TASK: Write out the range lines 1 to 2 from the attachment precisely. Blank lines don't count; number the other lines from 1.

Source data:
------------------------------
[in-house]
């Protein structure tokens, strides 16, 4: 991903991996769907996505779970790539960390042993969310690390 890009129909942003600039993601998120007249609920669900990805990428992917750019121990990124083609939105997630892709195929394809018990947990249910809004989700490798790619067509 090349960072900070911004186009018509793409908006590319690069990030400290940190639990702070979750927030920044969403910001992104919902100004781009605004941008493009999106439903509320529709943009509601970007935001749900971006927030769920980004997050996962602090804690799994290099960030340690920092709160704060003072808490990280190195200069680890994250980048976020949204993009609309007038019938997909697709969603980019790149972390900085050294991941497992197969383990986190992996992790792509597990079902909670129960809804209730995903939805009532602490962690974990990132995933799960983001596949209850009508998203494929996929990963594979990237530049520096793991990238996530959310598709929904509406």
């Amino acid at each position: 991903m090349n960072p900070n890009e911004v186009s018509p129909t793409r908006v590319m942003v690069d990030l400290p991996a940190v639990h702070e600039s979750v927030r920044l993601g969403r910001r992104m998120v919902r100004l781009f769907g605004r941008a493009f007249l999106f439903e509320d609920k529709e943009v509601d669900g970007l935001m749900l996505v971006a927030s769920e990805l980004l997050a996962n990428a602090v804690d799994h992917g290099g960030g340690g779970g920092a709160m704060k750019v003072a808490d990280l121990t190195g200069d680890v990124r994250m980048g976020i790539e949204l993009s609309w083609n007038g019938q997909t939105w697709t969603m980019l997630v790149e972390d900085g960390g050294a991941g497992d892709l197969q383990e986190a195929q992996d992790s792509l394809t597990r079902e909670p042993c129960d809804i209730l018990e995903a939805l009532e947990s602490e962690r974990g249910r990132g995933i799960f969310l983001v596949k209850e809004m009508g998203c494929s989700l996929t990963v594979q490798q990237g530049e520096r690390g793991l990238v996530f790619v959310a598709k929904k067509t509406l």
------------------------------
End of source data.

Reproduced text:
[in-house]
């Protein structure tokens, strides 16, 4: 991903991996769907996505779970790539960390042993969310690390 890009129909942003600039993601998120007249609920669900990805990428992917750019121990990124083609939105997630892709195929394809018990947990249910809004989700490798790619067509 090349960072900070911004186009018509793409908006590319690069990030400290940190639990702070979750927030920044969403910001992104919902100004781009605004941008493009999106439903509320529709943009509601970007935001749900971006927030769920980004997050996962602090804690799994290099960030340690920092709160704060003072808490990280190195200069680890994250980048976020949204993009609309007038019938997909697709969603980019790149972390900085050294991941497992197969383990986190992996992790792509597990079902909670129960809804209730995903939805009532602490962690974990990132995933799960983001596949209850009508998203494929996929990963594979990237530049520096793991990238996530959310598709929904509406």